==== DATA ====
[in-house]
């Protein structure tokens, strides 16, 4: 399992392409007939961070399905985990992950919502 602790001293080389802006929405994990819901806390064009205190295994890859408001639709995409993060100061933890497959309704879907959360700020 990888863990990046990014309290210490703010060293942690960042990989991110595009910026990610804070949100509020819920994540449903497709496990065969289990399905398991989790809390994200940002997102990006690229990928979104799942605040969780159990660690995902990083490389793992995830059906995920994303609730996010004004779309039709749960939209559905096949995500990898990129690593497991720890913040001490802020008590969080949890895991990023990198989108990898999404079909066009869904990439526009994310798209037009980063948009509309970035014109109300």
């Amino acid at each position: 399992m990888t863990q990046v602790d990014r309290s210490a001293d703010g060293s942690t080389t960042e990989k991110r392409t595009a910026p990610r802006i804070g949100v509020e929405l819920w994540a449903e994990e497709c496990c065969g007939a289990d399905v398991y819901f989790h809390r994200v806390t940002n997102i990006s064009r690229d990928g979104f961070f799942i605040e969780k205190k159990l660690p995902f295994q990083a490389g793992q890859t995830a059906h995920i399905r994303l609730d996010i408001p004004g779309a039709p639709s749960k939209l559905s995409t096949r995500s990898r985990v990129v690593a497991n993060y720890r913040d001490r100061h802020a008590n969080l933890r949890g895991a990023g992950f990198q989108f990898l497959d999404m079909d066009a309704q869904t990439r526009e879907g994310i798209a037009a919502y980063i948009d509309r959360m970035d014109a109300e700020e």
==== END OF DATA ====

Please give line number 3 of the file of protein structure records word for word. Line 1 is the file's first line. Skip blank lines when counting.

């Amino acid at each position: 399992m990888t863990q990046v602790d990014r309290s210490a001293d703010g060293s942690t080389t960042e990989k991110r392409t595009a910026p990610r802006i804070g949100v509020e929405l819920w994540a449903e994990e497709c496990c065969g007939a289990d399905v398991y819901f989790h809390r994200v806390t940002n997102i990006s064009r690229d990928g979104f961070f799942i605040e969780k205190k159990l660690p995902f295994q990083a490389g793992q890859t995830a059906h995920i399905r994303l609730d996010i408001p004004g779309a039709p639709s749960k939209l559905s995409t096949r995500s990898r985990v990129v690593a497991n993060y720890r913040d001490r100061h802020a008590n969080l933890r949890g895991a990023g992950f990198q989108f990898l497959d999404m079909d066009a309704q869904t990439r526009e879907g994310i798209a037009a919502y980063i948009d509309r959360m970035d014109a109300e700020e």